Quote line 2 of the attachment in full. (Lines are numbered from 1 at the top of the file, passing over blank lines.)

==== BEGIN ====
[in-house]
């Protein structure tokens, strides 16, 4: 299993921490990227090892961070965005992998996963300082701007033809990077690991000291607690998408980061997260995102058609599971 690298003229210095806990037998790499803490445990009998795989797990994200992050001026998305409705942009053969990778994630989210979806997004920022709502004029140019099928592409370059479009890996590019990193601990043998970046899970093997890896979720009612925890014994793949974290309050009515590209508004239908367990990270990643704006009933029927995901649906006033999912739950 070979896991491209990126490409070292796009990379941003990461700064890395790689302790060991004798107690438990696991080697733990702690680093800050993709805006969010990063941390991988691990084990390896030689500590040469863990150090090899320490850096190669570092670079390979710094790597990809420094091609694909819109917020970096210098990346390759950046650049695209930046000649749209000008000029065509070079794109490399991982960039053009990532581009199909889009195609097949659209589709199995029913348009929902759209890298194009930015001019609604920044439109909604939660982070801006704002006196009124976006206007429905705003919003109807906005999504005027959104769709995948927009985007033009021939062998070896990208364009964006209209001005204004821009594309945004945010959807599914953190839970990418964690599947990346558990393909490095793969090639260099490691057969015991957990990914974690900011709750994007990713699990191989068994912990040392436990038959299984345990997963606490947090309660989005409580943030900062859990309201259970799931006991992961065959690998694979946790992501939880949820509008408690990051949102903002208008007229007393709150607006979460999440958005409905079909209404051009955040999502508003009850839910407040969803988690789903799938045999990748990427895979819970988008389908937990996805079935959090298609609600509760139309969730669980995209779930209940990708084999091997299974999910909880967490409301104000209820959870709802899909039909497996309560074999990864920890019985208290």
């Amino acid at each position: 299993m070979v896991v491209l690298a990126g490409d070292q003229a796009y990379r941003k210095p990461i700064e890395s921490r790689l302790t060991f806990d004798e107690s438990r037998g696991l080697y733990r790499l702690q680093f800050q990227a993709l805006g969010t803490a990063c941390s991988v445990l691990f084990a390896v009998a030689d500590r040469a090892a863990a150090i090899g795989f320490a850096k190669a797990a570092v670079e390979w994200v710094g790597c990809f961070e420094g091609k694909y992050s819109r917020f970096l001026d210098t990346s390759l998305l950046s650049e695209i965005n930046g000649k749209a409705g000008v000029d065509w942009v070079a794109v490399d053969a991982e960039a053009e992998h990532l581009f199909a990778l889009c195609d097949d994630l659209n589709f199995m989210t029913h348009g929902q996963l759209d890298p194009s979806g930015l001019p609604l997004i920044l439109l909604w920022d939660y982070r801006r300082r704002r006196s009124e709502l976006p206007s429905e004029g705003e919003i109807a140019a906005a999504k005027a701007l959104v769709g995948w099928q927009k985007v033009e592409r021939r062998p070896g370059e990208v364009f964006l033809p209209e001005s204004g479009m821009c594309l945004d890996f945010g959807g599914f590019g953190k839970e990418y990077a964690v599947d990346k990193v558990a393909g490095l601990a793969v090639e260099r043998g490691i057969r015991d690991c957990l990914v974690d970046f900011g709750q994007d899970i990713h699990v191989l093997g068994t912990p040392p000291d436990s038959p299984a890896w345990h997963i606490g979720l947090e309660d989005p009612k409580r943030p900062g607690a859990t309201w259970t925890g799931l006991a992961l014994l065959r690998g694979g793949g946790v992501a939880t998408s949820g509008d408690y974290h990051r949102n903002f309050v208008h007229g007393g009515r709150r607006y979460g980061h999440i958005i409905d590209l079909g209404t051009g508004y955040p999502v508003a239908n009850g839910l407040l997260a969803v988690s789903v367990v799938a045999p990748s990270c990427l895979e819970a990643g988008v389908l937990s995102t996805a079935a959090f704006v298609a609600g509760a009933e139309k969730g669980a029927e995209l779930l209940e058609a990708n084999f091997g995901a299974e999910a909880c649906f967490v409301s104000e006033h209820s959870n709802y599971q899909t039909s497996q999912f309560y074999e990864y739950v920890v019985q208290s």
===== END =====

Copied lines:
């Protein structure tokens, strides 16, 4: 299993921490990227090892961070965005992998996963300082701007033809990077690991000291607690998408980061997260995102058609599971 690298003229210095806990037998790499803490445990009998795989797990994200992050001026998305409705942009053969990778994630989210979806997004920022709502004029140019099928592409370059479009890996590019990193601990043998970046899970093997890896979720009612925890014994793949974290309050009515590209508004239908367990990270990643704006009933029927995901649906006033999912739950 070979896991491209990126490409070292796009990379941003990461700064890395790689302790060991004798107690438990696991080697733990702690680093800050993709805006969010990063941390991988691990084990390896030689500590040469863990150090090899320490850096190669570092670079390979710094790597990809420094091609694909819109917020970096210098990346390759950046650049695209930046000649749209000008000029065509070079794109490399991982960039053009990532581009199909889009195609097949659209589709199995029913348009929902759209890298194009930015001019609604920044439109909604939660982070801006704002006196009124976006206007429905705003919003109807906005999504005027959104769709995948927009985007033009021939062998070896990208364009964006209209001005204004821009594309945004945010959807599914953190839970990418964690599947990346558990393909490095793969090639260099490691057969015991957990990914974690900011709750994007990713699990191989068994912990040392436990038959299984345990997963606490947090309660989005409580943030900062859990309201259970799931006991992961065959690998694979946790992501939880949820509008408690990051949102903002208008007229007393709150607006979460999440958005409905079909209404051009955040999502508003009850839910407040969803988690789903799938045999990748990427895979819970988008389908937990996805079935959090298609609600509760139309969730669980995209779930209940990708084999091997299974999910909880967490409301104000209820959870709802899909039909497996309560074999990864920890019985208290």